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Supply Chain: Health care reform

Automated materials handling and data collection systems are transforming the health care supply chain.
By Bob Trebilcock, Executive Editor
April 01, 2012

For most of us, materials handling and supply chains are industrial-based. Raw materials, parts, components and finished goods are handled inside the four walls of industrial facilities.

Increasingly, organizations that never thought of themselves as supply chain organizations are looking to best practices in materials handling equipment and technologies to improve operations that aren’t necessarily industrial. When they do, they are reducing their labor costs while improving accuracy and turnaround times.

Take the health care supply chain. Manufacturers and distributors of pharmaceuticals, medical devices and supplies have long used materials handling automation and technologies in their industrial operations.

But today, large hospitals are also adopting supply chain technologies to manage the flow of materials inside health care facilities. Those include automatic guided vehicles (AGVs), horizontal carousels and mini-load automated storage and retrieval systems (AS/RS) to move goods and warehouse management systems (WMS) to track the delivery of materials right to the bedside of patients.

Tie them all together and the health care supply chain can theoretically provide visibility into the journey of a product from the manufacturing plant all the way to the patient, in some instances. We may not be there yet, but the systems and technologies needed to achieve that idea are being implemented today.

This represents a different way of thinking about health care and hospital logistics. “One hundred years ago, a health care system was about someone in a white coat giving you chicken soup,” says Peter Brereton, CEO of Tecsys, a WMS provider that is installing its software in large hospitals that are transforming themselves into supply chain organizations. “Today, it’s a complex supply chain. Our system is being used by hospitals to break down bulk items into patient dosages that are tracked all the way to the bedside, where a nurse scans her bar code, a patient bar code and the product bar code.” 

Although hospitals are increasingly integrating into the health care supply chain, there are still two distinct sides to the equation: manufacturing/distribution and health care facilities. Each has its own set of materials handling challenges and best practices.

From manufacturing through distribution
Manufacturers and distributors of health care products have to control costs and maintain quality and accuracy just like manufacturers and distributors in other industries. What’s different is the degree of regulation confronting providers of health care products. That’s because lives, and not just inconvenience, are at stake in health care.

“If you get the wrong book from an e-commerce company, you’re unhappy, but your health isn’t in jeopardy,” says Don Derewecki, senior business consultant with TranSystems. “If you get the wrong medication or the right medication in the wrong dosage or after its expiration date, that’s closer to home.”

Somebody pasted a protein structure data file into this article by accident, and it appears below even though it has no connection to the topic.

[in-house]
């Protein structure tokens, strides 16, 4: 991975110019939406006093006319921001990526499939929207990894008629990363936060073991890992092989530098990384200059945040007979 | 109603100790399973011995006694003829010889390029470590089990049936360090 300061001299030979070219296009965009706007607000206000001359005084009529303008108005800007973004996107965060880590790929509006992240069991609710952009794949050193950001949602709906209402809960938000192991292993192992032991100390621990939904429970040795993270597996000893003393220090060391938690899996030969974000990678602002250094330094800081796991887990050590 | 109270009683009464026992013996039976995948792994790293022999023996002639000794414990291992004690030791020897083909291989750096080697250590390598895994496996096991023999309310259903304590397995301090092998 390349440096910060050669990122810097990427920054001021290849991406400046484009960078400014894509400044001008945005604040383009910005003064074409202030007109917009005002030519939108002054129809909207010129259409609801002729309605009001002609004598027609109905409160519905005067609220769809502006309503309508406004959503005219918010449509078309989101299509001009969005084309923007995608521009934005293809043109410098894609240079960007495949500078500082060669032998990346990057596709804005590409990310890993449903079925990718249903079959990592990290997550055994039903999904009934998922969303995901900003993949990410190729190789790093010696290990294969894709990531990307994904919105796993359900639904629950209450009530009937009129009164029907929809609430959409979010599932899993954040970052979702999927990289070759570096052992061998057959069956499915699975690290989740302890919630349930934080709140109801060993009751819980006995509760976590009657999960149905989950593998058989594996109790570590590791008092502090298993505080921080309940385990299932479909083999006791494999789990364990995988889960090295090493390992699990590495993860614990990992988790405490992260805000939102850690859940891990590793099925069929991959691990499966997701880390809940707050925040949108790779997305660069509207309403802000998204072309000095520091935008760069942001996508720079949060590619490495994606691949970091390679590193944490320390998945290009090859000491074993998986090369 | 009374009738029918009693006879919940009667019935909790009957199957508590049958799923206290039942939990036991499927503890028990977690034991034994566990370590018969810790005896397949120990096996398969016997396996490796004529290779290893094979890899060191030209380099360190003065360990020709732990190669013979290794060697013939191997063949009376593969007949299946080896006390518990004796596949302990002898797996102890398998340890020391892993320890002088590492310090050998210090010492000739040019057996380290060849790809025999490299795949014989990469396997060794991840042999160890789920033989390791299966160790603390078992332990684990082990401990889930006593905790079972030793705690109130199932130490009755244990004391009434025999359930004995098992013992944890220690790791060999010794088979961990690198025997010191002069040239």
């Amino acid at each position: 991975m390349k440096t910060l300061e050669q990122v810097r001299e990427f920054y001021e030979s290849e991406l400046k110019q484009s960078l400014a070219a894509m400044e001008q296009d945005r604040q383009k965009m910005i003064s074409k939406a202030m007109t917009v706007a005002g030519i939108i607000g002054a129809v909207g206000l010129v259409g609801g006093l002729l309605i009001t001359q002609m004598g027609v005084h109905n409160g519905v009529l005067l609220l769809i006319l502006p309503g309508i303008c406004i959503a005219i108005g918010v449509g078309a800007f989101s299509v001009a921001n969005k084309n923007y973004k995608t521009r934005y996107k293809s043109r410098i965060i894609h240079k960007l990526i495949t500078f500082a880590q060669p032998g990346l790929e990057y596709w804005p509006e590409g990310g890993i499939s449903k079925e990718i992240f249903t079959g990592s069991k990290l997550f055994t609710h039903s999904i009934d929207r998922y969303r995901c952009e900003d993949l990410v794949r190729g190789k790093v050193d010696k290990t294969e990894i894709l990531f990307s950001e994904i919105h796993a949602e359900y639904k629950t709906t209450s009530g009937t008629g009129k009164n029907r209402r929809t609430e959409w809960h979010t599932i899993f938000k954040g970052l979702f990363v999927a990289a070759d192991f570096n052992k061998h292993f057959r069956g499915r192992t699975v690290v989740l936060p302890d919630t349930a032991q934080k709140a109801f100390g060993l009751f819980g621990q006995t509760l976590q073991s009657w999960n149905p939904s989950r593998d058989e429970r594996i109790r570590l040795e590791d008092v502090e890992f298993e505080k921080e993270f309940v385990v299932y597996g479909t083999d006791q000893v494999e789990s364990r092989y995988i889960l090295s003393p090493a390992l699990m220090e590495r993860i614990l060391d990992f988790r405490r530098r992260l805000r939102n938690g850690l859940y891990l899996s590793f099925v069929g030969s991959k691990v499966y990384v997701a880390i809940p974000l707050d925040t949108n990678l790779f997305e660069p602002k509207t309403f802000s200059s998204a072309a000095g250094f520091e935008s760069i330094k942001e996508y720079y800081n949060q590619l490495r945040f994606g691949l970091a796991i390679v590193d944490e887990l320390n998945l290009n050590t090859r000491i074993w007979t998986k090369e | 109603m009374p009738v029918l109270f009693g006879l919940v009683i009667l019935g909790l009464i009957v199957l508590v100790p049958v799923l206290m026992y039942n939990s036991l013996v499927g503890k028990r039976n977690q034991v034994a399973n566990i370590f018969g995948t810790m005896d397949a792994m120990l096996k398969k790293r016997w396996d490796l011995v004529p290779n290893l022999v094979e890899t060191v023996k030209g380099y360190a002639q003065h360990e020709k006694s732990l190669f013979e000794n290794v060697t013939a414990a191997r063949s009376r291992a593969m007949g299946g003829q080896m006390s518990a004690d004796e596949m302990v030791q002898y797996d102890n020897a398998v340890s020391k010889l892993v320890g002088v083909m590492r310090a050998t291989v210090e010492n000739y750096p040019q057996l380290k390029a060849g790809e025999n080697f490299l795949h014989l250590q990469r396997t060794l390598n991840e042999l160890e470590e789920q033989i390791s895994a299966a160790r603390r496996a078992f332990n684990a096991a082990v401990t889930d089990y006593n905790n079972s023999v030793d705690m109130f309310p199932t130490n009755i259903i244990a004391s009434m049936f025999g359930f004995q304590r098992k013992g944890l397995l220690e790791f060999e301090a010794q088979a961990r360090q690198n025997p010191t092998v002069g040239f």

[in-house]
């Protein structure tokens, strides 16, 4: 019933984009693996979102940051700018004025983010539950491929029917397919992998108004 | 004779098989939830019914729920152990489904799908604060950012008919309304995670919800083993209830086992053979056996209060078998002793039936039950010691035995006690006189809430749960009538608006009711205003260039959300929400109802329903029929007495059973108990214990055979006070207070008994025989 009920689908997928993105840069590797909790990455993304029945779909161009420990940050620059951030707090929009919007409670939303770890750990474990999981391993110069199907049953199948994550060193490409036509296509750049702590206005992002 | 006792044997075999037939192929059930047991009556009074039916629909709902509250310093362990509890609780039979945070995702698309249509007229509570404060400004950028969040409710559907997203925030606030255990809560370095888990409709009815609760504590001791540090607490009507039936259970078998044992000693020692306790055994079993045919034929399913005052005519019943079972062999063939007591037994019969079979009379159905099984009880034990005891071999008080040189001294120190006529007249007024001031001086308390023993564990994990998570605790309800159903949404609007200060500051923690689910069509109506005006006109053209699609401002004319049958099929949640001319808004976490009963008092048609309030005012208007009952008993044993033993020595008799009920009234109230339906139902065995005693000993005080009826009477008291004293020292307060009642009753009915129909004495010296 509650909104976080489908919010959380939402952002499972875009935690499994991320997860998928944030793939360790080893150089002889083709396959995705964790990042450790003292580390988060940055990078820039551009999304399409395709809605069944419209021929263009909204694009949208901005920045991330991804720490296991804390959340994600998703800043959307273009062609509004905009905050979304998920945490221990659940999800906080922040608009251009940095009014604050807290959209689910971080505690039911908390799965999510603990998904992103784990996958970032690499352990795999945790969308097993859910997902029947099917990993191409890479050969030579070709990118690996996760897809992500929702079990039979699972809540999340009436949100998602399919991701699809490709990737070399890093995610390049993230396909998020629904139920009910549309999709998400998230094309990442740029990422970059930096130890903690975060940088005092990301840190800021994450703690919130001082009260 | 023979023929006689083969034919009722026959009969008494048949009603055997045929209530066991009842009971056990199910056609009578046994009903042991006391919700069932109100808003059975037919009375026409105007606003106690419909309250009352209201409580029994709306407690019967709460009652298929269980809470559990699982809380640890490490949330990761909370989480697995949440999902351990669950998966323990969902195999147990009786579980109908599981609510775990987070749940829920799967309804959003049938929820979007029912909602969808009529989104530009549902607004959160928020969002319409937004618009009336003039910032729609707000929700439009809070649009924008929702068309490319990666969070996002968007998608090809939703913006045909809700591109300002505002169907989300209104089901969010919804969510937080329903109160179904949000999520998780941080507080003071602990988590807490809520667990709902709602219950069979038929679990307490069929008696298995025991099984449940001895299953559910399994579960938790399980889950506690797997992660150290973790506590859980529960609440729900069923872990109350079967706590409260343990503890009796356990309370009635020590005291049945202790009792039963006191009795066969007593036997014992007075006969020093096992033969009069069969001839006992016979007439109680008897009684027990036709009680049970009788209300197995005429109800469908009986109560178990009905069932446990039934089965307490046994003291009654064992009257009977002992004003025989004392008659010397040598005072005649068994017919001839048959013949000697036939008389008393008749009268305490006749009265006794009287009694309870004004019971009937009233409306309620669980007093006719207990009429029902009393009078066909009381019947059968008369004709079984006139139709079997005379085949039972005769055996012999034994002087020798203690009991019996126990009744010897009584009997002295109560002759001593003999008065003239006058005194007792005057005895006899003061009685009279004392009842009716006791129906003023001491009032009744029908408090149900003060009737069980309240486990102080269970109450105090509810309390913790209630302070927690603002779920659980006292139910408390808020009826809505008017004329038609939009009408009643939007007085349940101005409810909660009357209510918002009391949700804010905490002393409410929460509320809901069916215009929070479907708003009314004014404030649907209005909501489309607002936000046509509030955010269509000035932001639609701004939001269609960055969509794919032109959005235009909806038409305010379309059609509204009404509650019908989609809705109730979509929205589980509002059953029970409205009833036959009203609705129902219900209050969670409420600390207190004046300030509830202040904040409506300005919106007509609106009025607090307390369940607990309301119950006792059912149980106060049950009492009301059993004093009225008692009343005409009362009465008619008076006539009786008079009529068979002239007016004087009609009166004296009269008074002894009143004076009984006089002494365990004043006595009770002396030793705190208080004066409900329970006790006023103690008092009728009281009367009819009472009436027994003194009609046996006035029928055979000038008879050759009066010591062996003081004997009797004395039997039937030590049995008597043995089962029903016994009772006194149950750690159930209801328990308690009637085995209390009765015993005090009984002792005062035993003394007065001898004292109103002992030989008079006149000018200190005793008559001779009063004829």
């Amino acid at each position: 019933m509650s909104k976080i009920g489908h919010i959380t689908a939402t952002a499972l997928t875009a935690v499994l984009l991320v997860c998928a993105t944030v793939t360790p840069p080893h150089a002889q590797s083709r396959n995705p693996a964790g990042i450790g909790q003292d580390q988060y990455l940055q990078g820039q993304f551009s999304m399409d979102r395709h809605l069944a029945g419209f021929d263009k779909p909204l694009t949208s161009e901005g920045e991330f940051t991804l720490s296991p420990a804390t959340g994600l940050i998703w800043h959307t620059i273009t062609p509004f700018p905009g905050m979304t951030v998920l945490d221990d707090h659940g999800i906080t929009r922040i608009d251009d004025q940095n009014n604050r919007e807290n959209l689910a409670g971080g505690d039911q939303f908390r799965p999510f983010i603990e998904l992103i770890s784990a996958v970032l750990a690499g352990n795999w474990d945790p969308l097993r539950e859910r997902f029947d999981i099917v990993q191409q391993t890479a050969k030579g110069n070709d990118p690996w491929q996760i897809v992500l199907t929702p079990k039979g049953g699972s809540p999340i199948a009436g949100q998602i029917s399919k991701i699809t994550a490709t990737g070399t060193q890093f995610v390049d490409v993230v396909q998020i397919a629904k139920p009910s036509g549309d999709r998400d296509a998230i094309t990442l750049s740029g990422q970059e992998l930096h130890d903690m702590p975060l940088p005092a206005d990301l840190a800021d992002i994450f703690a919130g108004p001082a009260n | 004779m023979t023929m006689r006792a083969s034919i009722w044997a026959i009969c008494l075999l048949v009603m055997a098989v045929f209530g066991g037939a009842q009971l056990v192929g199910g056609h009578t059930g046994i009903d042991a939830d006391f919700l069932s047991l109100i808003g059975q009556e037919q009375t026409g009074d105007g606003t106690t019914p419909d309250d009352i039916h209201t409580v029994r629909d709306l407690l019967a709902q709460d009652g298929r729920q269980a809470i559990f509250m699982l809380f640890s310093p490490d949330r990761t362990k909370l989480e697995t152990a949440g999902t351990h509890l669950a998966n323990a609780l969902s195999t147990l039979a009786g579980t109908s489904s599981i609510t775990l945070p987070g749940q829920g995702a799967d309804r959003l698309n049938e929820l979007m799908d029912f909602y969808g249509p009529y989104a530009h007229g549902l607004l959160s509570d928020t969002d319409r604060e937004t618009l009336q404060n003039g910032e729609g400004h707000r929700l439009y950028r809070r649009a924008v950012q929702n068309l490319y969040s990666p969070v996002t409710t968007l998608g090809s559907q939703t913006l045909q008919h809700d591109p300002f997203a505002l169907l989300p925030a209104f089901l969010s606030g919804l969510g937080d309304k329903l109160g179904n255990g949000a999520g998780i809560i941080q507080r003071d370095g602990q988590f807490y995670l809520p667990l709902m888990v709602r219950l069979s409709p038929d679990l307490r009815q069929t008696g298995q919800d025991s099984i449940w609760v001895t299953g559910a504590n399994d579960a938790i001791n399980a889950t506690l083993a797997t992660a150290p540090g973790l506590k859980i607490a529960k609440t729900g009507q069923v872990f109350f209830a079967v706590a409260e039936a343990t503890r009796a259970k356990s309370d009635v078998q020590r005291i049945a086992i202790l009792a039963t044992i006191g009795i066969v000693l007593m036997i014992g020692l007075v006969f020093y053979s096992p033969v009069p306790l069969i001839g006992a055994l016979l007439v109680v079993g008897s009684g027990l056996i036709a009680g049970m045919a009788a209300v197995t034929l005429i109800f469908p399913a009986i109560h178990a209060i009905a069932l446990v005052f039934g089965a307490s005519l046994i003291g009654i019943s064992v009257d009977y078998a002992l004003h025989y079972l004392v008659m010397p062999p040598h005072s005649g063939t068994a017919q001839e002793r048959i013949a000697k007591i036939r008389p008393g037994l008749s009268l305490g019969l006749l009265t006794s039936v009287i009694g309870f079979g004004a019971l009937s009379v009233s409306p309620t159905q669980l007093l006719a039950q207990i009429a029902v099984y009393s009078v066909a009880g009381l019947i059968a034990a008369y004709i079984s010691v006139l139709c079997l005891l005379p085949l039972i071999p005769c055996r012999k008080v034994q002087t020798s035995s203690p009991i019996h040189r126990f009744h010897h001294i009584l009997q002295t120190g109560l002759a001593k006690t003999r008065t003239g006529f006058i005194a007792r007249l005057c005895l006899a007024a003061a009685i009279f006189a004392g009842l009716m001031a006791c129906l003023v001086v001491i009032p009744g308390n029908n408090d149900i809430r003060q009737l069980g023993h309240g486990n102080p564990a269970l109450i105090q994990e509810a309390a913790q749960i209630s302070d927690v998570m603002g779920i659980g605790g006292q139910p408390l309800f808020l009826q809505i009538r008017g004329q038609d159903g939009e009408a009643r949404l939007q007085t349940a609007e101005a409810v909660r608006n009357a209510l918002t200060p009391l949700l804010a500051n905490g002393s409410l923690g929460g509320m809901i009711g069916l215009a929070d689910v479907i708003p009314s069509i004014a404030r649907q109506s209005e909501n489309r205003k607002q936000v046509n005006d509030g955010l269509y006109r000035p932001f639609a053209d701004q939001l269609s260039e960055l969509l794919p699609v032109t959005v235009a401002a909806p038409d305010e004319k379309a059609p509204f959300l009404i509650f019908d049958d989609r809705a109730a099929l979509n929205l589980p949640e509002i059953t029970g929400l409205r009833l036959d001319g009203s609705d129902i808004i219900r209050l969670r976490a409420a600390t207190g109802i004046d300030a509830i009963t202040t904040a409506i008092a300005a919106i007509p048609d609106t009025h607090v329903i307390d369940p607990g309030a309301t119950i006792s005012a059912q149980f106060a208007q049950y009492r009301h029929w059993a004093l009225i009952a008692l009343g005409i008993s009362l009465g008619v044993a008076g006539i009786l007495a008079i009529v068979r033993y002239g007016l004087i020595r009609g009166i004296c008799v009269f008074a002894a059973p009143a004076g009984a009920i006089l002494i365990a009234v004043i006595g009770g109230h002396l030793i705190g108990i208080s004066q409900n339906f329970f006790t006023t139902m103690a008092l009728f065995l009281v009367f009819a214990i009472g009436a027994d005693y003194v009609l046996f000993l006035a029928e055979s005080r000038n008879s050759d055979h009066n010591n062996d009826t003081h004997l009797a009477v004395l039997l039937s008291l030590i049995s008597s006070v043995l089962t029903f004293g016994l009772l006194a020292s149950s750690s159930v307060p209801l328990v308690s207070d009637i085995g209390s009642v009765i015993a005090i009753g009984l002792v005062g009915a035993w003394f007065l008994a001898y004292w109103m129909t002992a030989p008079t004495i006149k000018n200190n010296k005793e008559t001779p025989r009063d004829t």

As a result, regulatory requirements are on the rise. Manufacturers and distributors must provide an audit trail of everything that went into the manufacture of a product along with a record of every touch throughout the supply chain. Providing that electronic pedigree is driving the adoption of software applications that provide visibility.

“In the health care industry, it’s not enough to be cheaper on labor,” says Matt Walker, an executive vice president with TAKE Solutions.

“Companies that are regulated by the FDA must be able to provide visibility into the parts, components, materials and lot numbers of everything that goes into the manufacturing process. In the case of a recall, they must provide track-and-trace visibility across the supply chain.” 

Similarly, to get a new drug, medical device or other regulated health care product approved for production, manufacturers must validate their supply chain processes. That includes a demonstration that they have a Good Manufacturing Process, or GMP, in place.

“Before you can start manufacturing, you have to document that what you say you’re going to do is what happens when you run software, fill vials, pack cases, load pallets and ship product,” explains Tom Coyne, CEO of System Logistics. “You must chart out your supply chain and map where the product is touched. You must prove that the quality of your processes is there.”

That’s where automation comes into play. Horizontal carousels, mini-load automated storage systems and AGVs are clean, efficient and accurate. Those attributes are important to controlling costs. In addition, the software systems that direct automation are able to collect data at every key point in a process. “Health care manufacturers are interested in efficiency and cost,” says Coyne. “But the ability to demonstrate that you have control over your processes drives this industry more than any other we have worked in.”